September 2016
Volume 57, Issue 12
Open Access
ARVO Annual Meeting Abstract  |   September 2016
Amblyopia Treatment Outcomes Assessment Using AAO’s IRIS-7 Measure
Author Affiliations & Notes
  • Constance E West
    Pediatric Ophthalmology, Cincinnati Childrens Hospital Medical Center, Cincinnati, Ohio, United States
    Department of Ophthalmology, University of Cincinnati, Cincinnati, Ohio, United States
  • Patricia Cobb
    Pediatric Ophthalmology, Cincinnati Childrens Hospital Medical Center, Cincinnati, Ohio, United States
  • Denise L White
    James M Anderson Center, Cincinnati Childrens Hospital Medical Center, Cincinnati, Ohio, United States
  • Footnotes
    Commercial Relationships   Constance West, Spouse - Boston Children's Hospital (P), Spouse - Johns Hopkins University (P), Spouse - REBIScan, Inc (I), Spouse - REBIScan, Inc (S), Spouse - REBIScan, Inc (C), Transcend Medical, Inc (C); Patricia Cobb, None; Denise White, None
  • Footnotes
    Support  None
Investigative Ophthalmology & Visual Science September 2016, Vol.57, 3093. doi:
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      Constance E West, Patricia Cobb, Denise L White; Amblyopia Treatment Outcomes Assessment Using AAO’s IRIS-7 Measure. Invest. Ophthalmol. Vis. Sci. 2016;57(12):3093.

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      © ARVO (1962-2015); The Authors (2016-present)

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Purpose : The American Academy of Ophthalmology (AAO) recently announced Center for Medicare and Medicaid Services’ inclusion of “IRIS-7: Amblyopia: Interocular visual acuity” (<a href=""></a>) as an outcome measure of effective clinical care. Treatment was defined as “successful” if corrected interocular visual acuity difference (IOD) was <0.23 logMAR 12-18 months after first diagnosis. We report our amblyopia treatment outcomes using IRIS-7.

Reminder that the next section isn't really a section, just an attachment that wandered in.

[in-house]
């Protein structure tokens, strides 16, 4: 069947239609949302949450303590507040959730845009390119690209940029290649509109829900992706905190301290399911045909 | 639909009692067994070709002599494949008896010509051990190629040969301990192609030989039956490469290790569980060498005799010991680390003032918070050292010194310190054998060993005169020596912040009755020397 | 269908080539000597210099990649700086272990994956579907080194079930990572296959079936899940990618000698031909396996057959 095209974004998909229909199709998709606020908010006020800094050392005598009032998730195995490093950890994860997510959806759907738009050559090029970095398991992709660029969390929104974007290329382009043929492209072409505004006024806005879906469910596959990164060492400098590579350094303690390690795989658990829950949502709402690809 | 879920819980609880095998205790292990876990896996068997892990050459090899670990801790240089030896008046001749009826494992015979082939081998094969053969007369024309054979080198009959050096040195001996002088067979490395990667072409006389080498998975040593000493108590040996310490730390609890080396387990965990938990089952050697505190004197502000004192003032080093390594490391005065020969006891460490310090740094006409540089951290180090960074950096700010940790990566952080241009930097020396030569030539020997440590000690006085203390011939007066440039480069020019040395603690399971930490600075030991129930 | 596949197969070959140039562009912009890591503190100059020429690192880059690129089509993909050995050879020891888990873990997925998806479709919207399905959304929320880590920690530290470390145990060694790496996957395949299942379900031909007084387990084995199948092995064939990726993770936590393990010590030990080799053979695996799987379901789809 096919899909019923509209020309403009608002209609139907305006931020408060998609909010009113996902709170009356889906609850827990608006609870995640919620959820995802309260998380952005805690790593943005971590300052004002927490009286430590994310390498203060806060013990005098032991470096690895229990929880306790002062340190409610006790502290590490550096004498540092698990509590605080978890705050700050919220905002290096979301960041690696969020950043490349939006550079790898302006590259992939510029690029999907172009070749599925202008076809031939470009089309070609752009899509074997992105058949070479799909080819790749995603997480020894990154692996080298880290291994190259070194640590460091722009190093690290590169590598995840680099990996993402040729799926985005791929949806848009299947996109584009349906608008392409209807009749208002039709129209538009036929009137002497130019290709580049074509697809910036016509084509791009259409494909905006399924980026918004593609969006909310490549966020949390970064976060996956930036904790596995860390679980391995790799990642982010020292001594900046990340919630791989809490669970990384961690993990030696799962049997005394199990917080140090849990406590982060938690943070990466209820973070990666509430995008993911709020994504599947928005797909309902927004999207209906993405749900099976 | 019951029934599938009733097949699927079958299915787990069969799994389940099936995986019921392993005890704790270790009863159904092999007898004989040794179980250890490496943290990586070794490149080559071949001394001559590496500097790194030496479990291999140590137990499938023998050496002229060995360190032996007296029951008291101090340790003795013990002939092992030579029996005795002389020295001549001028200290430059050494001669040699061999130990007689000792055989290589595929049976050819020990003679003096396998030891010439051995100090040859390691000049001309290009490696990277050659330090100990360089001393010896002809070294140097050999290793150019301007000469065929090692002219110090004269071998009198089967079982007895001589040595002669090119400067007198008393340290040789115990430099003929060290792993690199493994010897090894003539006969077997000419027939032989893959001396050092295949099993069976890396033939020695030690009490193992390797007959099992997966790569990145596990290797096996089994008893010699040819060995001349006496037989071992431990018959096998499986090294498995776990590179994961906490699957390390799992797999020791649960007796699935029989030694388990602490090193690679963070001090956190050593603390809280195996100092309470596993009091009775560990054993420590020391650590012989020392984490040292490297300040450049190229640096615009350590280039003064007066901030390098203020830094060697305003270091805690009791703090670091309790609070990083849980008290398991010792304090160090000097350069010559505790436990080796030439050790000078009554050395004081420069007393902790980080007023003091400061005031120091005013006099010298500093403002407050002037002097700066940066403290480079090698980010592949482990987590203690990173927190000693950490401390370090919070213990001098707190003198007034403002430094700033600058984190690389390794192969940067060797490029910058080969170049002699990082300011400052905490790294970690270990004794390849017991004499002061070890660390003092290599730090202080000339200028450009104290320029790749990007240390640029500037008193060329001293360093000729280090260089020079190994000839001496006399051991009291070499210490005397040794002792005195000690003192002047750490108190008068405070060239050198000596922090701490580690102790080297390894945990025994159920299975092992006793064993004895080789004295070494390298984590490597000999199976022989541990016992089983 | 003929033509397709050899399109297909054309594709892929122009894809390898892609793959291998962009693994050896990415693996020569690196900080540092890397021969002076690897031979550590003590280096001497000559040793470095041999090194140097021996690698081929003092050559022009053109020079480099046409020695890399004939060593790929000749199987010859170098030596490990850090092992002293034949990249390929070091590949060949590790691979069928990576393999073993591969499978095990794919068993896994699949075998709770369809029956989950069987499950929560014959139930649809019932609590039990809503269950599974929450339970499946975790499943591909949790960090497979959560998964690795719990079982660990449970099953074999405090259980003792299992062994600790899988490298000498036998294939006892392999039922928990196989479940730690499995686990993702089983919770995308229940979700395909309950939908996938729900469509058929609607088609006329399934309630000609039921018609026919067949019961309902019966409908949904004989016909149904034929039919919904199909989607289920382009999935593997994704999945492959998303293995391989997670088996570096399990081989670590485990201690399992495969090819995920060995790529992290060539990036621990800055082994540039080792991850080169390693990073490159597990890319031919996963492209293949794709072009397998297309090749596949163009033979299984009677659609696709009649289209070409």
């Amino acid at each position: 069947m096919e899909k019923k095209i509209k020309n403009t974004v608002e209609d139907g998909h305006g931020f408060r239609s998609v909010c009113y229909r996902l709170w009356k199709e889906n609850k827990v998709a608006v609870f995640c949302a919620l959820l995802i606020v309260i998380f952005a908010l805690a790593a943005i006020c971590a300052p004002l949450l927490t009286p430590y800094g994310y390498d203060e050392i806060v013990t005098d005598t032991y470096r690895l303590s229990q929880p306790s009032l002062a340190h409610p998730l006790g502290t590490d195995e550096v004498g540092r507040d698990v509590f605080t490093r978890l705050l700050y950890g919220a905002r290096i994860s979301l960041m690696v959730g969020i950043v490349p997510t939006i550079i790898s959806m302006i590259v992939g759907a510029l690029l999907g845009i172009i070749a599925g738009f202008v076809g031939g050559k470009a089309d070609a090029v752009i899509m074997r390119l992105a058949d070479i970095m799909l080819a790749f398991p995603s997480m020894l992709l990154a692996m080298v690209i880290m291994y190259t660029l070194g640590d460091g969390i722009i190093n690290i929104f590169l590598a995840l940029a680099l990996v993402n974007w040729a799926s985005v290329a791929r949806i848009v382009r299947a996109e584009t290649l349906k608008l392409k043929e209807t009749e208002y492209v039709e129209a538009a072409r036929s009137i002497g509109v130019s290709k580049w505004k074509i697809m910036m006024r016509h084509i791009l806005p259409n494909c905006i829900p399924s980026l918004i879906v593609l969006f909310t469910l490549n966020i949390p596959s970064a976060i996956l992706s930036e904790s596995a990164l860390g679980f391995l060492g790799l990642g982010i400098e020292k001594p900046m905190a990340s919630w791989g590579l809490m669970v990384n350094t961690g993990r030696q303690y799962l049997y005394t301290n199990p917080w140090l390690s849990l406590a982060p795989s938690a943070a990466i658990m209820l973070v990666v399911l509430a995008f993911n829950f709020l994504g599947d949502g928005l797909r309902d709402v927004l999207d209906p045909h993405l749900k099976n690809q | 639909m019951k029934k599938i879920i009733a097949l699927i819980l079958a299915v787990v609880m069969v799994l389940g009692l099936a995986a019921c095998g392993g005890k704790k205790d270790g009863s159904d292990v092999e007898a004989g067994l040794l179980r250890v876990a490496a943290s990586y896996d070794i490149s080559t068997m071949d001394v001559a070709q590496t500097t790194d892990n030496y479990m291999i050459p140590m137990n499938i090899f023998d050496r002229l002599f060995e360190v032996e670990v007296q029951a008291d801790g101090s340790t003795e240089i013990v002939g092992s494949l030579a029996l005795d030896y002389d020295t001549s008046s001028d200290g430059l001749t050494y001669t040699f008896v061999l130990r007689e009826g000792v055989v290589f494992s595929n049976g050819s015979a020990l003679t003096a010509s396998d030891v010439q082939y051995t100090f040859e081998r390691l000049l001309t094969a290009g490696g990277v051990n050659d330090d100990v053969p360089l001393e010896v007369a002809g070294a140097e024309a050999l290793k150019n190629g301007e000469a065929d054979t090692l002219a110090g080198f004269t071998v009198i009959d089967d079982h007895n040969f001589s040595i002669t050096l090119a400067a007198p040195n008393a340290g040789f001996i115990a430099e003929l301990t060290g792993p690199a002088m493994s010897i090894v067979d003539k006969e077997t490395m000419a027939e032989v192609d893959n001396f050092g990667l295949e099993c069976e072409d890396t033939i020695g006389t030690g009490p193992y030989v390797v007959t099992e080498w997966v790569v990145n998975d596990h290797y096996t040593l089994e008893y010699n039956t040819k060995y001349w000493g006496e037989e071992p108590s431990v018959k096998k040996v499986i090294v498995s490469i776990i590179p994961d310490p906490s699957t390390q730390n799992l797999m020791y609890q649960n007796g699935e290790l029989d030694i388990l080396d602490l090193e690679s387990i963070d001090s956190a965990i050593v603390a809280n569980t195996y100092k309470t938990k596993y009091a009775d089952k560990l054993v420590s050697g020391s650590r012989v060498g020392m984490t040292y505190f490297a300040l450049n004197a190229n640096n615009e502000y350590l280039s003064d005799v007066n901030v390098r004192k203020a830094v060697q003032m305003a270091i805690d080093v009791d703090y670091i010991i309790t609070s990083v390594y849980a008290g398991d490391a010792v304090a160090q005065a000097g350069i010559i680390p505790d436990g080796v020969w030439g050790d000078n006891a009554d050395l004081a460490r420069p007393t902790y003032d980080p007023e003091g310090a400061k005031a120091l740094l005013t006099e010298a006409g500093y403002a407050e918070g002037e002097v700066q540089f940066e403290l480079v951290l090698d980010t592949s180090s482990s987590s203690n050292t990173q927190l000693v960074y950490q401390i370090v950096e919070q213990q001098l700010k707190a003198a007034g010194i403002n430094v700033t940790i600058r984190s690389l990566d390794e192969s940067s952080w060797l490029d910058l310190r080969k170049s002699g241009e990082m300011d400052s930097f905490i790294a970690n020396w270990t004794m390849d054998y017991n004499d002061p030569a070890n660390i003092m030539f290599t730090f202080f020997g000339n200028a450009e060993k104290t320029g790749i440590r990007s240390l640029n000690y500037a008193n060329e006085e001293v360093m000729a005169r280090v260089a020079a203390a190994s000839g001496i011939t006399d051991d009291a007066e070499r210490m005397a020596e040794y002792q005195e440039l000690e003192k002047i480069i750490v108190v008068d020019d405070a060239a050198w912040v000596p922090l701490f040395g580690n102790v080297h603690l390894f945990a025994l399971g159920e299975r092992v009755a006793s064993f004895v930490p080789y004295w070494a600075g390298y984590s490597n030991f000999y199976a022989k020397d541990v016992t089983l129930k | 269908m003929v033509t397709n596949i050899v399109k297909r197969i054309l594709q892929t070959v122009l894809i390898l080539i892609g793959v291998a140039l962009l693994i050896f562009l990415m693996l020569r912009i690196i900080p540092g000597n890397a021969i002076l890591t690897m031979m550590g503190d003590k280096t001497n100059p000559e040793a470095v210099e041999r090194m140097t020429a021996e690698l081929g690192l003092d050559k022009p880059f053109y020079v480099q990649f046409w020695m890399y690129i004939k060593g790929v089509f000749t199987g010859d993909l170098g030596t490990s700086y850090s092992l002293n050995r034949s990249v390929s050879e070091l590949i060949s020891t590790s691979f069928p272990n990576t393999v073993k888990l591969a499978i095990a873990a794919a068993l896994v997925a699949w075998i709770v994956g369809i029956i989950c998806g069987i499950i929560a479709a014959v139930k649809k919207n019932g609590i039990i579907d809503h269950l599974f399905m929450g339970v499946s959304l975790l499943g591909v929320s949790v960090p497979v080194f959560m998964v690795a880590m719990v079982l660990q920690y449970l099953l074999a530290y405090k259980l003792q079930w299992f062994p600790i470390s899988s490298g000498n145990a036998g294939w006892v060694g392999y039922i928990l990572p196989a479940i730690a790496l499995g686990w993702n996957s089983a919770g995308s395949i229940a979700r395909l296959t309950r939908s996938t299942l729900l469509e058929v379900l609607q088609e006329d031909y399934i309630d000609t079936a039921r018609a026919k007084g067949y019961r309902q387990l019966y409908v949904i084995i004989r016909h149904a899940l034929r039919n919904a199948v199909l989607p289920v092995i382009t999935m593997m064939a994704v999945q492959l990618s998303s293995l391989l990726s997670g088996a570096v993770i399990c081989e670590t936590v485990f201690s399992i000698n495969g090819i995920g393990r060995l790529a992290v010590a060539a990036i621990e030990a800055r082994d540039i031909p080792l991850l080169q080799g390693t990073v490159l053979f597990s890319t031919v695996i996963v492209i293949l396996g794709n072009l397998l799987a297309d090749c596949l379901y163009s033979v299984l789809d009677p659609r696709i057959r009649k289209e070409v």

Methods : Electronic health records (EHR) of all new amblyopia patients age 3-7 years in a hospital-based pediatric ophthalmology practice and evaluated during 2013 were reviewed. Multiple logistic regression analysis was used to assess factors affecting successful and unsuccessful treatment.

Results : Of the 477 new patients diagnosed with amblyopia, 199 met IRIS-7 inclusion criteria. Of these, 91 (46%) had IODexit<0.23 less than 18 months after initial diagnosis, including 65 with IODexit<0.23 at 12-18 months (IRIS-7-defined “Performance Met”). IODentry, number of attended visits, atropine prescription, and average days between visits correlated with successful outcome (backward elimination technique, ROC=0.83). Age, race, ethnicity, payor, and number of missed visits were not associated with successful treatment outcome. The EHR did not record an easily extractible assessment of patching hours recommended or compliance with treatment, so dosing or compliance effect could not be assessed.

Conclusions : In this first-reported application of IRIS-7, our outcomes leave room for improvement; less than half of our patients were successfully treated for amblyopia using IRIS-7 criteria. Further subgroup analysis, including cycloplegic refraction, physician practice patters, comparison with results of other centers, and focused, prospective interventions may help to uncover factors that are amenable to intervention when managing this patient population.

This is an abstract that was submitted for the 2016 ARVO Annual Meeting, held in Seattle, Wash., May 1-5, 2016.


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